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7 Top Reasons that Leaders Fail

7 Top Reasons that Leaders Fail

One of the most popular presentations we’ve had from our Technology Innovation & Leadership summits was a presentation by Jeff Anderson, CEO of Lake Forest Graduate School.  The talk was called “Leadership Derailment.”

In this post and the next, I’ll share some of Jeff’s key insights.

Let’s start with how common leadership derailment really is and why it’s important to learn about it.  According to Jeff, studies indicate that leadership failure is very common, and 50% or more leaders fail or “go off track.”  Given the impact ineffective or poor leadership can have on the organization, Jeff feels learning how to avoid this failure and “stay on track,” is essential for all leaders, and I agree.

The good news is if you know the common reasons for failure and can obtain awareness of your own deficiencies or leadership challenges, you can improve your own odds of success.

And, according to Jeff, the research on why leaders fail is very well documented and has been going on for decades.  He mentioned, as an example, the Center for Creative Leadership that conducted long term studies following executives for 20 – 25 years.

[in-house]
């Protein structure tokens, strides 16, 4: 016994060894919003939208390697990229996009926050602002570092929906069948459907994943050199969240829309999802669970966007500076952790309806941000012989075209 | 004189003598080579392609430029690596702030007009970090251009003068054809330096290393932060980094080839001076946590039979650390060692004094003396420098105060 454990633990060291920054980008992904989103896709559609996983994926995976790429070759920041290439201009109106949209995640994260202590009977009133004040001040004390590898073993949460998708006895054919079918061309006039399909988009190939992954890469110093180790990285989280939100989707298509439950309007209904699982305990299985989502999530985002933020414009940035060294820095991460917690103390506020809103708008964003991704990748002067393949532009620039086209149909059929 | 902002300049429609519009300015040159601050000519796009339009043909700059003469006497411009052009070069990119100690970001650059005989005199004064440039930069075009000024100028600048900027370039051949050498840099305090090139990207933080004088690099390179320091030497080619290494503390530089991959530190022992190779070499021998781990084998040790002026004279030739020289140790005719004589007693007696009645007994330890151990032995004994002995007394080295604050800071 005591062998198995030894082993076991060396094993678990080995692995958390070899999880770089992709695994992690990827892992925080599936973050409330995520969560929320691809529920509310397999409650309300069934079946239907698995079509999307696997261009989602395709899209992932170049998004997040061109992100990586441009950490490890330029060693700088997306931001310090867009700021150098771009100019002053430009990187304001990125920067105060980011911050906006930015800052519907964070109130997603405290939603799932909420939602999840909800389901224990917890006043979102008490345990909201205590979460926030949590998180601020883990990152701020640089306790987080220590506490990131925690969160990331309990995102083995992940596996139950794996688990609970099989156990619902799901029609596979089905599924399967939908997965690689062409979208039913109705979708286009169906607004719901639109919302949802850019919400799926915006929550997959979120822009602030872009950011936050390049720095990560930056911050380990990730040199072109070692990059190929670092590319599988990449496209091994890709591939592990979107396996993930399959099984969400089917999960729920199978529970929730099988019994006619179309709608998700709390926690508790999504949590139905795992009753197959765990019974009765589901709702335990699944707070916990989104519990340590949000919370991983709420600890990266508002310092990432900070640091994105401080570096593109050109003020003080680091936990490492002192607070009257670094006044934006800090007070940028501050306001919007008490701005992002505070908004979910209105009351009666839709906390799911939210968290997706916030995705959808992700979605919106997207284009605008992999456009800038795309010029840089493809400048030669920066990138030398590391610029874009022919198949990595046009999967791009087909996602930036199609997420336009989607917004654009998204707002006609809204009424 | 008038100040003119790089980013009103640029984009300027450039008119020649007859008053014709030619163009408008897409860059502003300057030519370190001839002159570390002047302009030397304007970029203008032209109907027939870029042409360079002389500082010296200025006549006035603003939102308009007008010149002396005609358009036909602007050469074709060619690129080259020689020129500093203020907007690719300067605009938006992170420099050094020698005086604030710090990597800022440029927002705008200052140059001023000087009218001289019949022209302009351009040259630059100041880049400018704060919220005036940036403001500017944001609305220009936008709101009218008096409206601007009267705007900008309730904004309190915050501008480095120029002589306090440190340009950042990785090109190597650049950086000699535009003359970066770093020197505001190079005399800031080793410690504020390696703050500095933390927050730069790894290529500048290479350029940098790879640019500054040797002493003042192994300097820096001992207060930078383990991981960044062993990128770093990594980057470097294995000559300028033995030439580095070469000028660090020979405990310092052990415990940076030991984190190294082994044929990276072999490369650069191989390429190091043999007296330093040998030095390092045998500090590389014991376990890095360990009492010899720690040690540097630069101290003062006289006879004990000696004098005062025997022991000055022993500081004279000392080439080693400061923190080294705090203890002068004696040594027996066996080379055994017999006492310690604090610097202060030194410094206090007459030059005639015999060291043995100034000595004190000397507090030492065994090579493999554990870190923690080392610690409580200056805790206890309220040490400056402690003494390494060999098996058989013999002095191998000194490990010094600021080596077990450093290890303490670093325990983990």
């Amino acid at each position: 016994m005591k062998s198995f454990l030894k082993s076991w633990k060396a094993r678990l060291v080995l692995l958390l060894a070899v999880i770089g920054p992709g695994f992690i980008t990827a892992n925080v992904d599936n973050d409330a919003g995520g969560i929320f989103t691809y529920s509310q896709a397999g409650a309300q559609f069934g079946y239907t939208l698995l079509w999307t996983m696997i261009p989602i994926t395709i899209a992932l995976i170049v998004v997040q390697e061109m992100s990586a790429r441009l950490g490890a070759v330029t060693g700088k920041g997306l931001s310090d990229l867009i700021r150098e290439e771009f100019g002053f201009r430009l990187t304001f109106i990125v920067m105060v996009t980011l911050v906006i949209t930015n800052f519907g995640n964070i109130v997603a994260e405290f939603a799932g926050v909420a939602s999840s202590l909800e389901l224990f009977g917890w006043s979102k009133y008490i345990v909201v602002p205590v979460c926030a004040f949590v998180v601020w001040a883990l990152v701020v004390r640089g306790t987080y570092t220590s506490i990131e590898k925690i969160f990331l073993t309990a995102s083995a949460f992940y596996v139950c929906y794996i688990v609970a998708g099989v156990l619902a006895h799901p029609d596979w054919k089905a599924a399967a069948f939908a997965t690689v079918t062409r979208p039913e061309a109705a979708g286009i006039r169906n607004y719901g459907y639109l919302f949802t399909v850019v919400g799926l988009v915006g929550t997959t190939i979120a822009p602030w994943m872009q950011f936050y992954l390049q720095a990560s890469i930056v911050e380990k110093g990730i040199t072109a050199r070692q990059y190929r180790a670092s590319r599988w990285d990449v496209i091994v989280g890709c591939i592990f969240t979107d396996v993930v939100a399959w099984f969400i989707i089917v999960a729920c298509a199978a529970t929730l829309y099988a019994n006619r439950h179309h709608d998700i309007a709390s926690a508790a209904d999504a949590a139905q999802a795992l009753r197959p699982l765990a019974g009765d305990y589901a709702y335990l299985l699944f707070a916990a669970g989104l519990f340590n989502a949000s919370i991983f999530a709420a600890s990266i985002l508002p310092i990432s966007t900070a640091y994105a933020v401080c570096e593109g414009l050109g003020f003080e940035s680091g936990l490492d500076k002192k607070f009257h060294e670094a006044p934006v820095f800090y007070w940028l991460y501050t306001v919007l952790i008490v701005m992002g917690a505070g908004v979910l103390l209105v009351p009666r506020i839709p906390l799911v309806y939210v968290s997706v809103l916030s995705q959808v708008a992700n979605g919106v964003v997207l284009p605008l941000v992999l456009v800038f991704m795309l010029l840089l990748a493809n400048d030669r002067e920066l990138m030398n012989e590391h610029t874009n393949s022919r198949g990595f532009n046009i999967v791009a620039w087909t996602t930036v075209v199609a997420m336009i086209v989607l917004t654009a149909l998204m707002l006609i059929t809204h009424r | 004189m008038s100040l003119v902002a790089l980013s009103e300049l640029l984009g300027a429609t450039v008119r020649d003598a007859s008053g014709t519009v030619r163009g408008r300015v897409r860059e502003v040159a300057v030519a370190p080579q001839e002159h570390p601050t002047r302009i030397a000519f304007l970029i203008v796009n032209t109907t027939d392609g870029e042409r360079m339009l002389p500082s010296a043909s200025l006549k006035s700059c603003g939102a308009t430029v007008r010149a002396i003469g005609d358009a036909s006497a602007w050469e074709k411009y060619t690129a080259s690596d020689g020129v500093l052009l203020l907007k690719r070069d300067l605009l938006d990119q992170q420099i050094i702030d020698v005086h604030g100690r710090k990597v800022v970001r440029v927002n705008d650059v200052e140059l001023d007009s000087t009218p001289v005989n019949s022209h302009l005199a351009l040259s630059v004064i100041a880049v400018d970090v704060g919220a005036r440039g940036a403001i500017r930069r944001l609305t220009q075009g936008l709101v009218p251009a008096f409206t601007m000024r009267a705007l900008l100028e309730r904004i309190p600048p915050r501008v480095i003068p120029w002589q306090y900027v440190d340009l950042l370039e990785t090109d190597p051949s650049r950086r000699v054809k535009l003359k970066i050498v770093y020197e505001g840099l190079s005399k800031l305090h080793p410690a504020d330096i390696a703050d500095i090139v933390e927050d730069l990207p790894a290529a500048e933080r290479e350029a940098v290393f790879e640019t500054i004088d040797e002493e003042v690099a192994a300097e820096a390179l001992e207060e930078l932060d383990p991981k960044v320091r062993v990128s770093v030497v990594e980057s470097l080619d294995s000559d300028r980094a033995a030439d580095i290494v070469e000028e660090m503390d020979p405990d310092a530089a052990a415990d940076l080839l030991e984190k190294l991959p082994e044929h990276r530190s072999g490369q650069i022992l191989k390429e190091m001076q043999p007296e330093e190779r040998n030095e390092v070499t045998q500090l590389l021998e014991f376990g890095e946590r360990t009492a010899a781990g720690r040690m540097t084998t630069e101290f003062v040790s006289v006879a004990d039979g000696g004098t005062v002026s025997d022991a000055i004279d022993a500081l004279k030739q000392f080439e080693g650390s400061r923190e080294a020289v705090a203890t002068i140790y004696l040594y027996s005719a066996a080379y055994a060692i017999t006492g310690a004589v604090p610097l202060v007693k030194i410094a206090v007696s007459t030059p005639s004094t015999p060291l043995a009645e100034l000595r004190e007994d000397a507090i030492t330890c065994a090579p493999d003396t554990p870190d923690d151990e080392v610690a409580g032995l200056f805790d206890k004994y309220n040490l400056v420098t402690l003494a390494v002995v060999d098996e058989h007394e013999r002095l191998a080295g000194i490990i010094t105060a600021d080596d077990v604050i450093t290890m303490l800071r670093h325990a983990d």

What’s amazing, is that all of the research, worldwide, and over time, keeps coming up with the same seven core reasons for failure!

Here’s the top seven reasons why leaders go “off track.”

  1.       Poor Emotional Control
  2.       Integrity and Consistency issues
  3.       Difficulty in building and leading a team
  4.       Relationship issues
  5.       Narrow perspective
  6.       Micromanagement, not empowering
  7.       Failure to adapt

How do you stand on this list?

Do you recognize any of your own weaknesses?

Unfortunately, Jeff indicates that it’s not always easy to identify your own weaknesses.  That’s why Jeff has come up with a simple set of questions you can use to see which issues are ones you should watch out for, and increase your own likelihood of success.

We’ll cover those insights in our next post.

In the meantime, here’s a link to watch the presentation, which I highly recommend!

Updated: February 13, 2017 — 5:19 pm

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